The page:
12. The sense of isolation, sadness and a fear of what the future holds were patently evident from her demeanour in the witness box which, sadly for her, seem likely to remain features of life in the future. The Appellant’s situation was described by the Tribunal as “difficult”, so it is and, in my view, so it is likely to remain. I was impressed by the Appellant and the fortitude with which she bears the effects which the diagnosis has had on her life; I accept her evidence, the medical evidence which has been admitted and the evidence of Ms. Jo Campion.

Function of the Court on Appeal ; the Law Governing the Assessment of Compensation.
13. On the hearing of an appeal, although the transcript of the evidence and the decision of the tribunal are before it, the Court is not concerned with a review of the tribunal’s decision, rather the appeal proceeds de novo as a full rehearing of the application. In carrying out an assessment the tribunal is required to proceed in accordance with Section 5 (1) of the Acts which provides that compensation is to be assessed on the same basis as an award of the High Court, namely by reference to the principles which govern the measure of damages in the law of tort and any relevant statutory provisions.

14. These principles are well settled and must be applied subject to certain statutory provisions in the Acts which enable the tribunal, or the court on appeal, to depart from the principle of finality which governs the assessment of general damages at common law given statutory effect by s. 5 (b). The jurisdiction and basis for the making of what is described as ‘a provisional award’ is to be found in s. 5 (7) (a) (b) and (c).

15. The Court was referred to L O’S v. The Minister [2017] IECA where at p. 28 Irvine J. explained the consequences of these provisions for the assessment of compensation by the tribunal, or the court on appeal. With regard to the carrying out of an assessment on an application for a provisional award, and the reason why the quantum of such award would likely be lower than an award made on an application for a final lump sum, the learned judge observed “…the applicant would likely receive a lower award than their counterpart who opted for a lump sum because the Tribunal/Court must, in making a provisional award, exclude from its consideration any damages for the risk that the serious complications identified in the provisional award might occur. However, if the applicant were to go on to develop cirrhosis or liver cancer they would then be compensated in full in respect of such condition and its consequences”, a statement which I readily adopt.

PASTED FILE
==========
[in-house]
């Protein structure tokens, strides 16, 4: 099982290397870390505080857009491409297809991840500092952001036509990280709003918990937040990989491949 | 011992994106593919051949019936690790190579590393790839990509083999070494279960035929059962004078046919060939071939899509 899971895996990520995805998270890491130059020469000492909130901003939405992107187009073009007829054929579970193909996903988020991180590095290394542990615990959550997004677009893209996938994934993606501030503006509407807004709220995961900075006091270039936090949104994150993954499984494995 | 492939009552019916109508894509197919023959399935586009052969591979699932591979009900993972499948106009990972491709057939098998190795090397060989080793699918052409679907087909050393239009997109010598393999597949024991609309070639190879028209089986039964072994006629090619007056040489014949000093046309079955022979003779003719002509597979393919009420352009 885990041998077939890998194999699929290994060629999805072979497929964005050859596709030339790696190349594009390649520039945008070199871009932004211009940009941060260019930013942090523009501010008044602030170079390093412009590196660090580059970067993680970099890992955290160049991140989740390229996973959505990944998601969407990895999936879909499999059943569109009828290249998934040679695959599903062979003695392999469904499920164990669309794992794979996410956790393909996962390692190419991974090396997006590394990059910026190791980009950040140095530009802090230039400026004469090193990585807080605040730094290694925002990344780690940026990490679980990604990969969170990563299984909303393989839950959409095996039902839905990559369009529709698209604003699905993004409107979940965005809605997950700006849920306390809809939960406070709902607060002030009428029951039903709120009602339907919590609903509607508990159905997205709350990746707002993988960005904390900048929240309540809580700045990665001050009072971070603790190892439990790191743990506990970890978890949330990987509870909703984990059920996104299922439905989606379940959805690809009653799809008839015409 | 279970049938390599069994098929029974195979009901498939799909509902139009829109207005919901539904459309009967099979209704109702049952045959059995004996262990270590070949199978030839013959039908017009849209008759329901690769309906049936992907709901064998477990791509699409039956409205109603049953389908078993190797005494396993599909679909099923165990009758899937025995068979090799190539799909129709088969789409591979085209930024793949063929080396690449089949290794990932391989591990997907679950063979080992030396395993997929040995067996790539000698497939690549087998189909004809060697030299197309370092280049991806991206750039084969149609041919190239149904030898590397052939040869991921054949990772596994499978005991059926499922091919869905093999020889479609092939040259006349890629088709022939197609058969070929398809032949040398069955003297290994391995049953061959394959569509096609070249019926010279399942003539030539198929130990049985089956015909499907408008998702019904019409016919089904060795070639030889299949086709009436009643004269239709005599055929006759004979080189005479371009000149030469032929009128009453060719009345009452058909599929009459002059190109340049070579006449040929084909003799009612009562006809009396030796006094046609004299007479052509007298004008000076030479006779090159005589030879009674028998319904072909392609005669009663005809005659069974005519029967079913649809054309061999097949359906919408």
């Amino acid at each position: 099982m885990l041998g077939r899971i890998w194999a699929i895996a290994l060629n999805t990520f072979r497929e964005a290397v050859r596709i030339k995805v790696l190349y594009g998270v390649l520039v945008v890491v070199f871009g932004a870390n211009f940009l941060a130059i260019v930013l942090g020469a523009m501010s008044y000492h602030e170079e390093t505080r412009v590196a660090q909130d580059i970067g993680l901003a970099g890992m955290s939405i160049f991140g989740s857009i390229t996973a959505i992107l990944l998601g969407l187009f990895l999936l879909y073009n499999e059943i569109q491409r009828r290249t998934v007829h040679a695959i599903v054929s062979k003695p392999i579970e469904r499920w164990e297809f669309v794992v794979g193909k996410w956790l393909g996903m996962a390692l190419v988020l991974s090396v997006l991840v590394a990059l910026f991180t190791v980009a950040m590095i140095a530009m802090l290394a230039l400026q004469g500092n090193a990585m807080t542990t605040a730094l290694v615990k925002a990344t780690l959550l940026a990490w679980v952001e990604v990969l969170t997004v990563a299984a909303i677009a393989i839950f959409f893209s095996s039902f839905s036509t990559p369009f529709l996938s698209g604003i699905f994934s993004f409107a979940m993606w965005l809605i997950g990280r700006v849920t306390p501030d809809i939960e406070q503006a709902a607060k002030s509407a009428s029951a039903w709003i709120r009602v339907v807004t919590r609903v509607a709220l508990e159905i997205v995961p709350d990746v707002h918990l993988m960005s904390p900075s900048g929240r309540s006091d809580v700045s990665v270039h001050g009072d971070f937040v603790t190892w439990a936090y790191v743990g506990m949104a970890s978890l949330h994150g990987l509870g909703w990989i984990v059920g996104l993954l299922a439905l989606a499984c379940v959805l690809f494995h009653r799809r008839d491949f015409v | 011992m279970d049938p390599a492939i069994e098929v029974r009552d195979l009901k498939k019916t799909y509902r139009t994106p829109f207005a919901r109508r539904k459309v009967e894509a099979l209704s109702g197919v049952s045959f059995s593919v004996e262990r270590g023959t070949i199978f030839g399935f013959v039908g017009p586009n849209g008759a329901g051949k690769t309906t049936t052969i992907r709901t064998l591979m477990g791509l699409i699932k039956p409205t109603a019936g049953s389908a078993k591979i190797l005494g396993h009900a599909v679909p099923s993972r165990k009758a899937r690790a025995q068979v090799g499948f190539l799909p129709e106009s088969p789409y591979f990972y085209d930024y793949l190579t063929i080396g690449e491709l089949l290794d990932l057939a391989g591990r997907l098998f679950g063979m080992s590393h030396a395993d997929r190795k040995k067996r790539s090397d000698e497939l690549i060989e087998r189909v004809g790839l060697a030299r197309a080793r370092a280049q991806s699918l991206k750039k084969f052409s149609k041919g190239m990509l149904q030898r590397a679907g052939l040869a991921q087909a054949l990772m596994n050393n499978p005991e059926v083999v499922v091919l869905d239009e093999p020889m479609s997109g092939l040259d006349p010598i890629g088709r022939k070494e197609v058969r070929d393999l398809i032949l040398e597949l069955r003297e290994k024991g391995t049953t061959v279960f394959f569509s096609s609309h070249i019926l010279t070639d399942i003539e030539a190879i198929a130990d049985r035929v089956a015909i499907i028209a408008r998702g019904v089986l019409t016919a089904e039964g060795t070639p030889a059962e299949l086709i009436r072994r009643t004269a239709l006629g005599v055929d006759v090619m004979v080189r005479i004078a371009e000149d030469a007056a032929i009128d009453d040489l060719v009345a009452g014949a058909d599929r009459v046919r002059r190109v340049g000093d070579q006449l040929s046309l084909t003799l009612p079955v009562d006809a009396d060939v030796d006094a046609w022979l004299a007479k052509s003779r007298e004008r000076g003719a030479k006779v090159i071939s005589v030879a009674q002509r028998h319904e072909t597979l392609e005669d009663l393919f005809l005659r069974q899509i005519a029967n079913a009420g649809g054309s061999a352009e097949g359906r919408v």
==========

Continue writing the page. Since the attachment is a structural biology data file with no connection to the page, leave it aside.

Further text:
That is precisely the task which the Tribunal had to undertake and with which the Court is now concerned.

16. It is not in question that Cirrhosis of the liver is a very serious and irreversible medical condition which, unfortunately for some, can be fatal. As already stated the award of the 28th April, 1998 was provisional and provided that the Appellant had liberty to return to the tribunal and seek further compensation in the event that her condition deteriorated to Cirrhosis or Hepatocellular Carcinoma.

17. In carrying out the assessment the Tribunal had to exclude from its consideration any compensation for the risk that either of those serious consequences might occur. It follows that the award made no provision for those risks, accordingly, when the Appellant’s condition deteriorated to Cirrhosis she was entitled to return to the Tribunal and have full compensation assessed.

Provisional or Lump Sum Award
18. In carrying out an assessment regard must also be had to whether the application is for a final lump sum award or, as in this case, for another provisional award. If the application is for a provisional award, as here, compensation must be assessed in accordance with the precepts already discussed. In that regard the Tribunal identified in its decision the serious complications and circumstances in which the Appellant may return to the Tribunal in future, including deterioration in her condition to one of decompensated Cirrhosis. Consequently, in carrying out its assessment the Tribunal had to exclude from its consideration the risk that the Appellant’s condition might deteriorate to decompensated Cirrhosis, the Court must do likewise.

19. While the Court considers that the award of the Tribunal is within the range of compensation appropriate to the condition of Cirrhosis, on any view of the evidence there has to a significant element of past loss in circumstances where no biopsy was undertaken and fibro scanning had yet to be deployed as a diagnostic tool for assessing the status of the liver, including Cirrhosis, a condition which had likely developed long before that diagnosis was made. This is a significant factor which, in addition to the irreversible and permanent nature of the condition, also falls to be considered in carrying out the assessment.

20. Accordingly, in the particular circumstances of this case, the Court considers that a fair and reasonable sum to compensate the Appellant commensurate with the deterioration of her condition to one of Cirrhosis is €125,000.

21. The Court will allow the Appeal and vary the award of the Tribunal by substituting the sum of €125,000. The terms of the award are otherwise affirmed and the Court will so Order.